Wednesday, 12 September 2012

What is the biggest mistake brands make when it comes to social media?

Well, there's Dell, which has flat out lied to people about its social media success, and that's pretty serious especially when you're a publicly traded company, and Pepsi is guilty of this, too. Since it's made its big social media push, its brand status has sagged (it's now the No. 3 beverage in America), but it tries to hide that by having the CEO talk about how many likes it has on Facebook. Well, if you have so many likes that you're so proud of, how come those likes aren't translating to an increase in sales?

How can you claim success with something as shallow as likes when your sales are down? Can you honestly tell someone with a straight face that likes, coming from people who mostly already buy your stuff, is better than sales?The biggest mistake is what goes on in marketing departments when the end of the fourth quarter rolls around.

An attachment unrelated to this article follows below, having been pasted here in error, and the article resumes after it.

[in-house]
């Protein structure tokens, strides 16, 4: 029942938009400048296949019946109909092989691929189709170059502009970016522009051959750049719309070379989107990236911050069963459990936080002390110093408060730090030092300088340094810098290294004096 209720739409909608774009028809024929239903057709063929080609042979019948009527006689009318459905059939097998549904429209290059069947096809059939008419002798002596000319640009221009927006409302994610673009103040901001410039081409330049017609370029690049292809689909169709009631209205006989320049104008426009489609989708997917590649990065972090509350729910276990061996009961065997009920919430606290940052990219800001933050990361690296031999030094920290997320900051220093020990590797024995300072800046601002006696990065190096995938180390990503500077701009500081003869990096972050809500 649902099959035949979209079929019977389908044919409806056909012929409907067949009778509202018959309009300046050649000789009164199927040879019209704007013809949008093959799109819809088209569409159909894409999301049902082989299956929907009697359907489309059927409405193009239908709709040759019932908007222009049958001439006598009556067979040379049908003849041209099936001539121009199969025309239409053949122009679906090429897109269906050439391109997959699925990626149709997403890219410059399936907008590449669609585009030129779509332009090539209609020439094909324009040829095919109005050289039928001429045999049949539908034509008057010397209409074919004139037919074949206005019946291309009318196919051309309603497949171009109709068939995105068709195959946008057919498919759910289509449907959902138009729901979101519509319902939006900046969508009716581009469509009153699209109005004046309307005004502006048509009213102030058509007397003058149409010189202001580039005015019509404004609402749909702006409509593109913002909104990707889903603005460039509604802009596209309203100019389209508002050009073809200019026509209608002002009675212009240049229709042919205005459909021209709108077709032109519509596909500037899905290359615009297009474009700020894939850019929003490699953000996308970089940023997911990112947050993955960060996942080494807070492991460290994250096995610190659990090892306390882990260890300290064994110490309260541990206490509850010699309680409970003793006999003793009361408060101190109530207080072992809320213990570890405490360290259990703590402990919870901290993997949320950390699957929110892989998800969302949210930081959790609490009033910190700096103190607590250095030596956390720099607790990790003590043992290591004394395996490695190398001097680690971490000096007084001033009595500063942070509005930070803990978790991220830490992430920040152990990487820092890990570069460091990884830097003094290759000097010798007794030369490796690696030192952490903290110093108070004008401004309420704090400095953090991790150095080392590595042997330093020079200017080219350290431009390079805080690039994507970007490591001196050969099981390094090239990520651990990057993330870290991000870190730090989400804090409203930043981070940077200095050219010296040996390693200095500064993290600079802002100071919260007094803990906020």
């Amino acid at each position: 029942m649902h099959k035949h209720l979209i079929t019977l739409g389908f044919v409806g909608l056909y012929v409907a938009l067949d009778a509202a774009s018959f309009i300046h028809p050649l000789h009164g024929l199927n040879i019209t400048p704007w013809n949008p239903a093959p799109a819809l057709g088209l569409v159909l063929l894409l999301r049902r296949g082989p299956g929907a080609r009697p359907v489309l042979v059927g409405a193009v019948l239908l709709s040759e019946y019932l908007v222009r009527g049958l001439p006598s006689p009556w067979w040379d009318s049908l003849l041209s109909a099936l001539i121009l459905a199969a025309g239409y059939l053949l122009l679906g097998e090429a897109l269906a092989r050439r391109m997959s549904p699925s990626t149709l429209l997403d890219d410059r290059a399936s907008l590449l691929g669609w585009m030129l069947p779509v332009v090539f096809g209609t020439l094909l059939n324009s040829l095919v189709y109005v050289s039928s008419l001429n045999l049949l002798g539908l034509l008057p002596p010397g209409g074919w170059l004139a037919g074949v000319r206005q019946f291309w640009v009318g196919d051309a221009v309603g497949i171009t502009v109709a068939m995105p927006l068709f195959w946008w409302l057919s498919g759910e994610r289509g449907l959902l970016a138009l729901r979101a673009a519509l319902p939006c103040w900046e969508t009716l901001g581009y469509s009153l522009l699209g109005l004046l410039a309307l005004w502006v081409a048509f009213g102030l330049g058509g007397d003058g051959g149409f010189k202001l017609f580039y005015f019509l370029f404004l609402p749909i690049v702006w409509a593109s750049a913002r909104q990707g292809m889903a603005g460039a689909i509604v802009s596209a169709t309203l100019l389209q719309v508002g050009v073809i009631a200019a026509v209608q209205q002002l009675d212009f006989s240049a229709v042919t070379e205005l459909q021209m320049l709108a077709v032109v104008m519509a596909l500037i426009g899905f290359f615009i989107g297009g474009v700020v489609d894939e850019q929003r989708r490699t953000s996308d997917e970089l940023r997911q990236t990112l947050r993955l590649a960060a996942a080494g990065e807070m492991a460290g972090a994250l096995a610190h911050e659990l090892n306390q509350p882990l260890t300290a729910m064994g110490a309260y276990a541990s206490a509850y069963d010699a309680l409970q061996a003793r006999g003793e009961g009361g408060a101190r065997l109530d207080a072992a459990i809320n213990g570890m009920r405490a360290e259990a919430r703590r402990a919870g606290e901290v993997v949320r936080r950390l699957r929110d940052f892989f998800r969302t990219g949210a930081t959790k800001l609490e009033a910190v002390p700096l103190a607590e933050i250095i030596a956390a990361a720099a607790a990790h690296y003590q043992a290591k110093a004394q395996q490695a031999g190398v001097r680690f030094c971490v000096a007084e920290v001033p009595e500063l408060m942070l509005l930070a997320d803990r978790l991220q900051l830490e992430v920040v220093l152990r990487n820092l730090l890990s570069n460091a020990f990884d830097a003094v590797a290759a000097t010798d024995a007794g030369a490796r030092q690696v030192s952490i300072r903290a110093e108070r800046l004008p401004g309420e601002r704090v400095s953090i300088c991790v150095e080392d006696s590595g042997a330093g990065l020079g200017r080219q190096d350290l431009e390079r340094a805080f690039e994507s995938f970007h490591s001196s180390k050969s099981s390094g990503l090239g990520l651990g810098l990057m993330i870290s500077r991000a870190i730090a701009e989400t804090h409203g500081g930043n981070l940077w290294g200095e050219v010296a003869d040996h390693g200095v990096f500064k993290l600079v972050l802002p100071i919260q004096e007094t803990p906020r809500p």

Large corporations give their marketing departments X amount of money, and if they don't spend X, they'll get less of it the following year. And so in order to not lose that money, and I've had multiple people tell me this who have been in these meetings, that money gets given to friends of friends or to things like social media,regardless of whether or not the stuff they're selling actually works. You have a lot of big brands out there that spend money on this stuff not because they think it works, but because they had to spend their money on something to keep it for next year.

That puts Ford's social media guru, Scott Monty, in a whole new light,

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